And in Orwell, of course. Before reading Orwell I had already worked out (not that it needed more than an IQ of about 30 to do so) that there must be some linkage between linguistic corruption and moral corruption; but it took Orwell -- more especially his great essay “Politics and the English Language” -- to explain it. Having read that, I was pretty much proof against anything that Comrade X and Central Committee Member Y could threaten me with. I did not, therefore, choose freedom; if anything, freedom chose me.
To give concrete instances. Here is one of the best-known passages in “Politics and the English Language”:
In our time, political speech and writing are largely the defense of the indefensible. Things like the continuance of British rule in India, the Russian purges and deportations, the dropping of the atom bombs on Japan, can indeed be defended, but only by arguments which are too brutal for most people to face, and which do not square with the professed aims of the political parties. Thus political language has to consist largely of euphemism, question-begging and sheer cloudy vagueness. Defenseless villages are bombarded from the air, the inhabitants driven out into the countryside, the cattle machine-gunned, the huts set on fire with incendiary bullets: this is called pacification. Millions of peasants are robbed of their farms and sent trudging along the roads with no more than they can carry: this is called transfer of population or rectification of frontiers. People are imprisoned for years without trial, or shot in the back of the neck or sent to die of scurvy in Arctic lumber camps: this is called elimination of unreliable elements. Such phraseology is needed if one wants to name things without calling up mental pictures of them. ... Political language -- and with variations this is true of all political parties, from Conservatives to Anarchists -- is designed to make lies sound truthful and murder respectable, and to give an appearance of solidity to pure wind.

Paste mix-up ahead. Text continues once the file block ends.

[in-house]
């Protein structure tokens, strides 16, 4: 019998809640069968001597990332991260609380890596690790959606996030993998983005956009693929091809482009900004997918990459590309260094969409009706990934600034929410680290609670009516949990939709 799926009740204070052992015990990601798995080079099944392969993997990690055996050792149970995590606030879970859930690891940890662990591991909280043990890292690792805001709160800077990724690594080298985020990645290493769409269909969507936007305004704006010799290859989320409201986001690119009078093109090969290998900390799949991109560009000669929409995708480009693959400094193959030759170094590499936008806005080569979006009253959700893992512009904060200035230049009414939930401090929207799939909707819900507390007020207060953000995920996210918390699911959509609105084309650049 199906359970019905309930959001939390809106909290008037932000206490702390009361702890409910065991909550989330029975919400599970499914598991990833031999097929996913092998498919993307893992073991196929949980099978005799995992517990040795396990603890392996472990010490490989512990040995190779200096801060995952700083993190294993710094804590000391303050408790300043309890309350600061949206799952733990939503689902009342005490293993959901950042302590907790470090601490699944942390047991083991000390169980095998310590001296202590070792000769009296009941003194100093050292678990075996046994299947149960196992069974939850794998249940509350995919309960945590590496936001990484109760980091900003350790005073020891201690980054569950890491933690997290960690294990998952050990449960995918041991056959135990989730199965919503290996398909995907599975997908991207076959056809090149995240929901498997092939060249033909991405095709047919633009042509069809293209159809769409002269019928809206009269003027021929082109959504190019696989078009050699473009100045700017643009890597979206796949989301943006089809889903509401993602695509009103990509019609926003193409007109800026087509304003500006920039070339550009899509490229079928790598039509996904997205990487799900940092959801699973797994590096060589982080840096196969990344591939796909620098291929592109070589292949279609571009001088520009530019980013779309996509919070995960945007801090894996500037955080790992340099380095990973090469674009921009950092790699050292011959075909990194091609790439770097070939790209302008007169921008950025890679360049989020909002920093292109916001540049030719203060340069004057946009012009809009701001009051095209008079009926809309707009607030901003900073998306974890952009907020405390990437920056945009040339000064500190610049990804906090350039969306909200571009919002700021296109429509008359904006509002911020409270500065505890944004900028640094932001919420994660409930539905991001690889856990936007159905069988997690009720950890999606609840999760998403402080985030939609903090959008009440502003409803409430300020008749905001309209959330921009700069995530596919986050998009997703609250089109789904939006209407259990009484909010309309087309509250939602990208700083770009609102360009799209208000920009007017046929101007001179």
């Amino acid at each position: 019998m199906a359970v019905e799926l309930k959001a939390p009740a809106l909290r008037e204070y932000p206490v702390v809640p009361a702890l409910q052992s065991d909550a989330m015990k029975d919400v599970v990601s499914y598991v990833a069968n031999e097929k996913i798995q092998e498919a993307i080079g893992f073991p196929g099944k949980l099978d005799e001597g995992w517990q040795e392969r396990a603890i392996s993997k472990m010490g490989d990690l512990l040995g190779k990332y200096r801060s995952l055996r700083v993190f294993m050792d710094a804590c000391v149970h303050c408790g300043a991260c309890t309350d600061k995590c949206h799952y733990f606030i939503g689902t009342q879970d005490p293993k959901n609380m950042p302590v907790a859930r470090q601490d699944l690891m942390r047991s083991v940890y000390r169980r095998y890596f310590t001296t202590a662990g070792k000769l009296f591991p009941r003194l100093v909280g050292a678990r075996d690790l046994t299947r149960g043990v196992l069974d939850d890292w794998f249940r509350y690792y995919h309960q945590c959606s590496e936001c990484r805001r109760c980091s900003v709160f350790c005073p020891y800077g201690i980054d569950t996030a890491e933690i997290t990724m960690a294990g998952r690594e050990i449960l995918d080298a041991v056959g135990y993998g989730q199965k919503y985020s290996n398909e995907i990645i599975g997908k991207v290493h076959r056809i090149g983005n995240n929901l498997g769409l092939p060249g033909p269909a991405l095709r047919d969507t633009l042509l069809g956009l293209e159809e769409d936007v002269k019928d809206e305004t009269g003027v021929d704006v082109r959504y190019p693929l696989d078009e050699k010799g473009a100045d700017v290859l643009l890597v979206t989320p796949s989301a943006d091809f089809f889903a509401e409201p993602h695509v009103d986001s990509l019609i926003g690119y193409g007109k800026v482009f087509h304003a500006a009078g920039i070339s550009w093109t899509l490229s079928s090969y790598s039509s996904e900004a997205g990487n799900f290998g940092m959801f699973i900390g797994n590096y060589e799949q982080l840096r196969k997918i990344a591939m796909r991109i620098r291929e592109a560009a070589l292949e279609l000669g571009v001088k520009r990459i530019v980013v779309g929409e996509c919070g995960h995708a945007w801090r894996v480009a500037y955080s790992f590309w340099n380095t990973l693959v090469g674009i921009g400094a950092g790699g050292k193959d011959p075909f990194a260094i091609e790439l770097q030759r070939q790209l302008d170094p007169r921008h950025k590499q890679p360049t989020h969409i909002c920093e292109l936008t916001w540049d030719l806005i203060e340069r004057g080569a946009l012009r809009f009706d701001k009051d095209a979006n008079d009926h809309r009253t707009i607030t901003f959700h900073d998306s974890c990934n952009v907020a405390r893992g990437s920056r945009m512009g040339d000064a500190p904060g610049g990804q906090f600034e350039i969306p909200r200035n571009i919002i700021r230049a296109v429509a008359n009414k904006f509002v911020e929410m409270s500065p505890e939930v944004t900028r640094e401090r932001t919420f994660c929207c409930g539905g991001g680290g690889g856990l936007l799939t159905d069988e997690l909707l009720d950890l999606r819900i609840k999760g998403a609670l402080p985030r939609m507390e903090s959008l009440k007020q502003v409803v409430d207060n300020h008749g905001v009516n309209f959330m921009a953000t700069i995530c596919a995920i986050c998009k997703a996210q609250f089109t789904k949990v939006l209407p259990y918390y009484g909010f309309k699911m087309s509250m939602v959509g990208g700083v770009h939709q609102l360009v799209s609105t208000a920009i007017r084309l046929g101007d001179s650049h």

Here, per contra, is a representative passage from Lukács’s 1923 treatise History and Class Consciousness, which -- pity help us all -- is considered to be the clearest exposition of its author’s Marxian doctrine:
But in the case of the proletariat such a consciousness not only has to overcome these internal (bourgeois) contradictions, but it also conflicts with the course of action to which the economic situation necessarily commits the proletariat (regardless of its own thoughts on the subject). The proletariat must act in a proletarian manner, but its own vulgar Marxist theory blocks its vision of the right course to adopt. The dialectical contradiction between necessary proletarian action and vulgar Marxist (bourgeois) theory becomes more and more acute. As the decisive battle in the class struggle approaches, the power of a true or false theory to accelerate or retard progress grows in proportion. The ‘realm of freedom’, the end of the ‘pre-history of mankind’ means precisely that the power of the objectified, reified relations between men begins to revert to man. The closer this process comes to its goal the more urgent it becomes for the proletariat to understand its own historical mission and the more vigorously and directly proletarian class consciousness will determine each of its actions. For the blind power of the forces at work will only advance ‘automatically’ to their goal of self-annihilation as long as that goal is not within reach. ...
Well, which will you want to peruse?
I shan’t pretend that everything in the need to fight totalitarianism can -- or ever could -- be reduced to purely stylistic factors. All I offer is a variation of what Waugh (in particularly impatient mood) observed of intellectual fraud in general: “It is a matter for thankfulness that the modern … critics are unable or unwilling to compose a pleasurable sentence. It greatly limits the harm they do.”